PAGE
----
(Bloomberg View) — For the first time in a year, significant new information has emerged linking the 2016 U.S. Democratic National Committee security breach to Russia. A newspaper in the Netherlands reports that U.S. authorities received evidence of the hack from the Dutch intelligence service, which had penetrated the Russian hackers. The report partly explains the U.S. intelligence community’s certainty about what happened to the DNC and its reluctance to tell the public more. But it also raises new questions.
According to the Dutch story, Cozy Bear, or, to use its generic designation in the cybersecurity community, Advanced Persistent Threat 29, worked from «a space in a university building near the Red Square.» That would fit the description of Moscow State University’s historic campus across from Red Square, occupied today by some of its humanities departments and the Institute of Asian and African Countries, which has traditionally sent large numbers of its graduates to the SVR, the Russian foreign intelligence service.
The Dutch hackers, reportedly, didn’t just watch everything Cozy Bear — a fluid group in which about 10 people were active at any given time — was doing on its computers. They also took over the security camera that recorded all the comings and goings at the group’s space. Dutch intelligence matched the faces of visitors against a database of known Russian agents and linked the group to the SVR. Crowdstrike, the cybersecurity firm retained by the DNC, hinted in its analysis of the breach that Cozy Bear could have been run by either SVR or the FSB, Russia’s domestic intelligence service, so the Dutch report clarifies the attribution.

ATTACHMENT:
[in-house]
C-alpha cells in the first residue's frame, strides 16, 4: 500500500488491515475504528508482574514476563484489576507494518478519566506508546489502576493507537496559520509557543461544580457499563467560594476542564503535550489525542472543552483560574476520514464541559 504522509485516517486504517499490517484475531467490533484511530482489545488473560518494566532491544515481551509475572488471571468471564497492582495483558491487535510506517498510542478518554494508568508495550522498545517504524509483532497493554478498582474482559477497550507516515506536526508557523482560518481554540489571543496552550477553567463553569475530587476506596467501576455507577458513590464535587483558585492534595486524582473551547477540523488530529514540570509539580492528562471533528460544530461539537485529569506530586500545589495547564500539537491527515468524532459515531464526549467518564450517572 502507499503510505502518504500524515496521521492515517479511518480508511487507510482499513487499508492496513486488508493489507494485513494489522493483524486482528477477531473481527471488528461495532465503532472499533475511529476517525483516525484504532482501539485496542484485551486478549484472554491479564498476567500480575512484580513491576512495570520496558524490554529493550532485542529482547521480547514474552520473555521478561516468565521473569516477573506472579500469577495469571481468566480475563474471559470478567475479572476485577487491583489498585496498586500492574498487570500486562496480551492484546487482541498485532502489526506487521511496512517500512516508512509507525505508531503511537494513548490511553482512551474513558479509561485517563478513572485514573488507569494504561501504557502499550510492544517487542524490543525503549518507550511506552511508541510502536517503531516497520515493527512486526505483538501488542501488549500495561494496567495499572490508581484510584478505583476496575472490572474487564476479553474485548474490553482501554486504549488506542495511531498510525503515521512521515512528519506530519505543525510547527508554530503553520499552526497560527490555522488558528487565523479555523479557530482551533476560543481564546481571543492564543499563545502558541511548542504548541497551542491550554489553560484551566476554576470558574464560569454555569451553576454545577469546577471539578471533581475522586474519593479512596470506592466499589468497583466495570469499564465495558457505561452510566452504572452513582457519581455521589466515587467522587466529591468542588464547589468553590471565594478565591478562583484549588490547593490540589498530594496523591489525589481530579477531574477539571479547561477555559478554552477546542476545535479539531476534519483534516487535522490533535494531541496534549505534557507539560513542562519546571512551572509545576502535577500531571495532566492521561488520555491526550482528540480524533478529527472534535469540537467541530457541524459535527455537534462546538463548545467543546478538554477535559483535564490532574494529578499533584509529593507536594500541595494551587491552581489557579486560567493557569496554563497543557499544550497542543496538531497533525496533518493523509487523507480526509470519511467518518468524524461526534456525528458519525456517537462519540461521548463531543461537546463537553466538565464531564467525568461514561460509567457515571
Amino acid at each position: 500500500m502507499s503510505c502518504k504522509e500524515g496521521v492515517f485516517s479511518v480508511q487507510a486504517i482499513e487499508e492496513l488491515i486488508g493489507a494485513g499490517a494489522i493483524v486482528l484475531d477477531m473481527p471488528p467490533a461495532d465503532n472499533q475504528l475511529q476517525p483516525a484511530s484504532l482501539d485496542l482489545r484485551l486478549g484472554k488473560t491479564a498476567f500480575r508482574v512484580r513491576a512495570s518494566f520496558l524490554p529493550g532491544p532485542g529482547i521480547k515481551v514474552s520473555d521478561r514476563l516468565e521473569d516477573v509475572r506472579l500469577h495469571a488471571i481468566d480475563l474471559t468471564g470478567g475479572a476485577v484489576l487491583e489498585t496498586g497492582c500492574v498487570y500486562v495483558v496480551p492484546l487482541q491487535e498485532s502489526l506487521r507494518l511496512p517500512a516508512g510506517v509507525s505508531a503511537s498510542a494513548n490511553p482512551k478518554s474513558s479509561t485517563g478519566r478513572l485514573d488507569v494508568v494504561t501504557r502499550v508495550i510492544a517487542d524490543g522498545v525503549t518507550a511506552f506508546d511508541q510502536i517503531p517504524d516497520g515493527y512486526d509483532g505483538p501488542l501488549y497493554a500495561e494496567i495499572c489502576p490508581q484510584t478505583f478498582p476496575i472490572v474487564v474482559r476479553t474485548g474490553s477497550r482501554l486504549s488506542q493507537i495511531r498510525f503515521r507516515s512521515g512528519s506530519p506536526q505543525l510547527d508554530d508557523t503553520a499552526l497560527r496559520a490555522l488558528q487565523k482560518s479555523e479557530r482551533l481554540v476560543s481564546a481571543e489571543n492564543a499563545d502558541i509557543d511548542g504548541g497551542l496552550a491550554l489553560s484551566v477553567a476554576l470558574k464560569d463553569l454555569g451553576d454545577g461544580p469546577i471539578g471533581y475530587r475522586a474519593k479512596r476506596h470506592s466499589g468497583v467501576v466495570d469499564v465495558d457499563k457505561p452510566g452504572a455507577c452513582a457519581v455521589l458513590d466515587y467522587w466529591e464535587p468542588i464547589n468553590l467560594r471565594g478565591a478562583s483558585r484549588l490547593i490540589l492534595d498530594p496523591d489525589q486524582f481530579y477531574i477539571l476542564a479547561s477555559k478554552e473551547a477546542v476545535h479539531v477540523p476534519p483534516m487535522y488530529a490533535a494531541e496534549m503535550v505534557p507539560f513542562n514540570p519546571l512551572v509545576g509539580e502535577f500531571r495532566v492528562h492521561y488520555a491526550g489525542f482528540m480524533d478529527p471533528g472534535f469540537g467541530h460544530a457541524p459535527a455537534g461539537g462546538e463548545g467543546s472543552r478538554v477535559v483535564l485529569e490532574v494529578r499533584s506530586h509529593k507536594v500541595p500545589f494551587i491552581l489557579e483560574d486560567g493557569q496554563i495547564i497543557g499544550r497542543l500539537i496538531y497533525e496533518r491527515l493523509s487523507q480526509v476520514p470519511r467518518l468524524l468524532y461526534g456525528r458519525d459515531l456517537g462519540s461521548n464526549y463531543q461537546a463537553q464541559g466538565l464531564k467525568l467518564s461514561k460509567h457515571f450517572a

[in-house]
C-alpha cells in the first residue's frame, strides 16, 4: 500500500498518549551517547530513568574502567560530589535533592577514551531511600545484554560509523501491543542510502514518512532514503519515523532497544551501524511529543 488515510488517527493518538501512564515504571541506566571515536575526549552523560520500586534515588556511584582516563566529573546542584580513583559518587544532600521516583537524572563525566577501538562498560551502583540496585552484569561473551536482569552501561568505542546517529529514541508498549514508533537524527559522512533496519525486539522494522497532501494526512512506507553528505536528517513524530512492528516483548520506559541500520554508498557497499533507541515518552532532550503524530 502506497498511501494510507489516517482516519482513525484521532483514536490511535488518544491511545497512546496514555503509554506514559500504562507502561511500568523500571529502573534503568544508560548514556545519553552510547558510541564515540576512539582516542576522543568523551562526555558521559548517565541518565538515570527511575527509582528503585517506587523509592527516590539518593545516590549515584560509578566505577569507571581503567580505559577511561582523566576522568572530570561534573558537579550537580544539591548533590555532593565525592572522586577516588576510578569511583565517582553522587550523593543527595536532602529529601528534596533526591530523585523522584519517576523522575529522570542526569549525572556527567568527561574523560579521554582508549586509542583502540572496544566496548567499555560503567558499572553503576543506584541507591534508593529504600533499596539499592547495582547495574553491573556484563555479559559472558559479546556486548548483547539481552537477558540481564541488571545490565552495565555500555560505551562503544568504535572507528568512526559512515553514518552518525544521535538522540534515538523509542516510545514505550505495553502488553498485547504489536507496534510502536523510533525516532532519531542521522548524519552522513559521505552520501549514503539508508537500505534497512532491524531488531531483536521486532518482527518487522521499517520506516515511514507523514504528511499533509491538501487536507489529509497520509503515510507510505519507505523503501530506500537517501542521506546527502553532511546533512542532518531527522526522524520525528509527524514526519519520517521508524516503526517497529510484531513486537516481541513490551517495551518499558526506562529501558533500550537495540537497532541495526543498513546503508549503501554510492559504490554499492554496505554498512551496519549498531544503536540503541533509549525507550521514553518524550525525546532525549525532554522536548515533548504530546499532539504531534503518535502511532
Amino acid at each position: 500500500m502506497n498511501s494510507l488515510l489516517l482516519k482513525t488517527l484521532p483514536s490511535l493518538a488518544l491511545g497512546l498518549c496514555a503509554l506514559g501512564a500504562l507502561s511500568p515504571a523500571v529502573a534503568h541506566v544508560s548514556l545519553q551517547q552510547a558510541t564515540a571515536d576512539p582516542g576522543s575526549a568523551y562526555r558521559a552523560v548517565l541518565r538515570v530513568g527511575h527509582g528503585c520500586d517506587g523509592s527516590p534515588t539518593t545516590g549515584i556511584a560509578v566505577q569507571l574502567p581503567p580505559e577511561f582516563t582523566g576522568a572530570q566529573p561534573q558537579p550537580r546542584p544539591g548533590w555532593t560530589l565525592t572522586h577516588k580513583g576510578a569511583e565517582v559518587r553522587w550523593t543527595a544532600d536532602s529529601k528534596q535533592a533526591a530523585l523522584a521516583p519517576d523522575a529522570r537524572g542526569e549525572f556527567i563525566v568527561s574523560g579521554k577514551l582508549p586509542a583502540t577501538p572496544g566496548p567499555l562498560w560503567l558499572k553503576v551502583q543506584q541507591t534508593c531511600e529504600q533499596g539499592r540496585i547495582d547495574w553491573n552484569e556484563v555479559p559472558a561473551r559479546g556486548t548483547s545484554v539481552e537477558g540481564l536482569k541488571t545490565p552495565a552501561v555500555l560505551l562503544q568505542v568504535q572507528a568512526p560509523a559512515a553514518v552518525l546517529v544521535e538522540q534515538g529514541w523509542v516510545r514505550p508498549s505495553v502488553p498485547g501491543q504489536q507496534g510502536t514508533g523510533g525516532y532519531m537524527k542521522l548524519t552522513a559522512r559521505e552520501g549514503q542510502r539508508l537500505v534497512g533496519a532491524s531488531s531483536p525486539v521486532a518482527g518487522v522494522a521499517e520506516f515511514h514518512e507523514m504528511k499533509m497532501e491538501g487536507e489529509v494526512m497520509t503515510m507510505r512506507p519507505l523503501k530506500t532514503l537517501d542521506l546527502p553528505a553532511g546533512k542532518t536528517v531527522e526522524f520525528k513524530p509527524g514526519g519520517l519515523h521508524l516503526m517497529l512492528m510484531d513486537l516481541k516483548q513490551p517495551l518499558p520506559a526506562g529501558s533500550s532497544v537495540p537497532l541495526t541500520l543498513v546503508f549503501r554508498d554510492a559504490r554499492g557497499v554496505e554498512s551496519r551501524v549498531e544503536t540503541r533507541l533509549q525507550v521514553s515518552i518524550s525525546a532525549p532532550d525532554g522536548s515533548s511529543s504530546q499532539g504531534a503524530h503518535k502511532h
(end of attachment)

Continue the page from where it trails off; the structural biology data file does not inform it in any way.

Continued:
In November 2014, the Dutch reportedly alerted the U.S. intelligence community that Cozy Bear was attacking the State Department, and helped the National Security Agency thwart the sustained attack. The Volkskrant story also claims that, a year after it first penetrated APT Cozy Bear in the summer of 2015, the Dutch intelligence service witnessed how the Russian hackers launched «an attack on the Democratic Party in the United States.»
U.S. colleagues sent cake and flowers to AIVD headquarters in Zoetermeer in appreciation. But after leaks in U.S. media that a «Western ally» had helped uncover Russian interference in the election, the Dutch became worried that their methods would be disclosed, and they’ve since scaled down their cooperation with U.S. intelligence services, fearing further leaks. The AIVD hackers are no longer in the Cozy Bear network, and the story says their ability to track the Russian group lasted between a year and 2.5 years.
If the story is correct, it explains why the U.S. intelligence community’s assessment of Russian interference provided scant evidence. If the information came from AIVD, the secrets weren’t the Americans’ to disclose. It also explains why the Federal Bureau of Investigation, by its own admission, never examined the DNC servers that had been penetrated, seemingly relying on data from Crowdstrike. If it had all the technical evidence from the Dutch, it may not have needed to look at the servers.